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Court of Appeal, First District, Division 2, California.

Kimberly GIN, Plaintiff and Appellant, v. PENNSYLVANIA LIFE INSURANCE COMPANY, Defendant and Respondent.

No. A109541.

    Decided: December 09, 2005

Joseph Scanlon, Law Offices of Joseph Scanlon, Oakland, for Appellant. Richard P. Tricker, Thomas J. Kearney, Anderson, McPharlin & Conners, LLP, Los Angeles, for Respondent.

 In this appeal we must determine whether benefits are due under an insurance policy that provides disability benefits for “accidental bodily injury” where the policyholder, over time, developed carpal tunnel syndrome as a result of her ordinary work activities.   The superior court granted summary judgment to the insurance carrier, Pennsylvania Life Insurance Company (Penn Life), holding that appellant Kimberly Gin's disability was not the result of an “accidental bodily injury” and thus not covered under the policy.   Gin now appeals from that order, contending that her disability resulted from a series of “micro-traumas,” which constituted an “accidental bodily injury” as required by the policy.   We conclude that Gin suffered no  “accidental bodily injury” as that term is defined in the policy and in California law. Accordingly, we affirm the grant of summary judgment to Penn Life.

Factual and Procedural Background

In 1994, Gin went to work for United Parcel Service (UPS).   She worked in UPS's accounting office and described herself as a “COD clerk.”   Her duties consisted largely of data entry, including inputting billings for UPS and paying out checks.   She also occupied another position at UPS in which she entered payroll information.   Both of these jobs required her to sit in front of a computer, and Gin estimated that she spent 40 hours per week, plus overtime, performing these duties.

On September 13, 1996, Gin applied for a disability insurance policy from Penn Life. Penn Life issued the policy effective that same date.   The policy was an “accident benefit policy” and provided that Gin would receive a monthly disability benefit in the event that she became totally disabled within the meaning of the policy.1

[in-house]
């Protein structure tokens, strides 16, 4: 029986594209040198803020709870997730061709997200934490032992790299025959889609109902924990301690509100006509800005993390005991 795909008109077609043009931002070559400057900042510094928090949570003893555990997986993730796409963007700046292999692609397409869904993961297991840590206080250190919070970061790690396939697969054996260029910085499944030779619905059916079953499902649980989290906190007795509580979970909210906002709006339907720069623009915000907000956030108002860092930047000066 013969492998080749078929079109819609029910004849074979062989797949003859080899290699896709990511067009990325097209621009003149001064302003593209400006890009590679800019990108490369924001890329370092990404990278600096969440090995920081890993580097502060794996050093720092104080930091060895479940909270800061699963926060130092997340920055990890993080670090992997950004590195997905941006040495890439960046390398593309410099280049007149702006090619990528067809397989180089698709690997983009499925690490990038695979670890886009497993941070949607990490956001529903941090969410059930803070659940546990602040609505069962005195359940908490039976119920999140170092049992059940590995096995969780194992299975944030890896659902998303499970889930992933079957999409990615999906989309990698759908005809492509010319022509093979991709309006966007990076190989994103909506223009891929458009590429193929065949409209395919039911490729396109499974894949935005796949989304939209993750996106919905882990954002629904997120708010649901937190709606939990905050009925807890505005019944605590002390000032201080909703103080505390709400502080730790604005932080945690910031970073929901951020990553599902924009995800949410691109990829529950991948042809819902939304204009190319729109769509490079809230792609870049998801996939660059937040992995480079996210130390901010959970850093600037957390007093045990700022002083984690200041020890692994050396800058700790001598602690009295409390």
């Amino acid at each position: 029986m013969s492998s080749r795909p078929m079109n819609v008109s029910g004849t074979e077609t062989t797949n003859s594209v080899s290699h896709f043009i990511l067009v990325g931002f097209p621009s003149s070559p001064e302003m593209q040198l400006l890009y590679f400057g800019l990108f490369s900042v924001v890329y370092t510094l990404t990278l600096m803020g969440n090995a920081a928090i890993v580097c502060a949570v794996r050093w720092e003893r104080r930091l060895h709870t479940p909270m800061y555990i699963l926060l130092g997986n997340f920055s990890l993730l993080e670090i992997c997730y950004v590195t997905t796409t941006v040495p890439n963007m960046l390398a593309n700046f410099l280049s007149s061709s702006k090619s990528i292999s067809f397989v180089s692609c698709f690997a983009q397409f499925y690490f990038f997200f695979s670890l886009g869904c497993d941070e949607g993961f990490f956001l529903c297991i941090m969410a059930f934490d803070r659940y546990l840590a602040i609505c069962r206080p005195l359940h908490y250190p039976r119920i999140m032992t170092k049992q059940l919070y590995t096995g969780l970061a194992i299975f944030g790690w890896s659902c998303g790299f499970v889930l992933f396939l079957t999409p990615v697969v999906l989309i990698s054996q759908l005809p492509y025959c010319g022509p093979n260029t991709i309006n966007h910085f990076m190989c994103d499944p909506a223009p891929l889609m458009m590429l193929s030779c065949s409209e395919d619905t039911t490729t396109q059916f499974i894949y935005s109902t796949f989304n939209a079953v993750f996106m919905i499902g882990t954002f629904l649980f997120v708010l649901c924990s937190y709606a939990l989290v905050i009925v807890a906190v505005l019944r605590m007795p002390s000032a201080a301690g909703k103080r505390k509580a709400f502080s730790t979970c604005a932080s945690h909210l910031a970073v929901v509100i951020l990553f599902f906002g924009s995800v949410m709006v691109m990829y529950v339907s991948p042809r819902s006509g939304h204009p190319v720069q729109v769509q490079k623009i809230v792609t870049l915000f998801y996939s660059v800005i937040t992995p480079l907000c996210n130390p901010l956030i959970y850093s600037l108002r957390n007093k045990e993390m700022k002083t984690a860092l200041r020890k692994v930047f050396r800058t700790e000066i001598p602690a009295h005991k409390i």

The policy provided that Penn Life “will pay the Monthly Total Disability Benefit shown in the Policy Schedule on Page 3 when:  (1) Injury causes Total Disability which starts within 90 days after the date of the accident and continues through the end of the Elimination Period, if any;  (2) you ․ are under the Regular and Personal Care of a Physician;  and (3) Total Disability starts before your ․ 65th birthday․” The policy defined “Injury” as “accidental bodily injury sustained (1) directly and independently of disease or bodily infirmity, or any other causes;  and (2) while this Policy is in force.”   The terms “Total Disability” and “Totally Disabled” were defined to mean “that you or your Covered Spouse are unable to engage in any employment or occupation for which you or your Covered Spouse, are or become qualified by reason of education, training or experience.”

Gin stated that four days after being issued the policy, she began to feel pain in her right side, especially in her shoulder, arm, and neck.   According to Gin's deposition testimony, she was working in the UPS accounting office when she began to experience symptoms.   She recalled that she was simply typing and that there was no particular traumatic event that occurred before she felt the pain.   Gin filled out an “Injury/Illness Report” that same day, and in response to the question, “What object or substance directly injured the  employee?” she stated, “The repetition of entering data via the keyboard.”   She later stated that “[t]he trauma associated with my symptoms was typing.”

Gin made a claim for disability benefits to Penn Life on October 10, 1996.   Penn Life paid policy benefits through March 1999.   Penn Life discontinued benefits on or about May 24, 1999, after Gin completed a vocational rehabilitation program she had undergone in connection with a workers compensation claim arising out of the same injury.

Gin sued Penn Life for breach of contract in the Alameda County Superior Court on March 15, 2001.   After removal of the action to federal court and a stipulated remand to state court, Gin filed an amended complaint on September 22, 2003.   Penn Life later moved for summary judgment on two grounds.   First, it contended that Gin had not been “totally disabled” from “any occupation” within the meaning of the policy since March 1999.   Second, Penn Life argued that Gin had no right to coverage because her disability was not caused by an “accidental bodily injury” as required by the policy.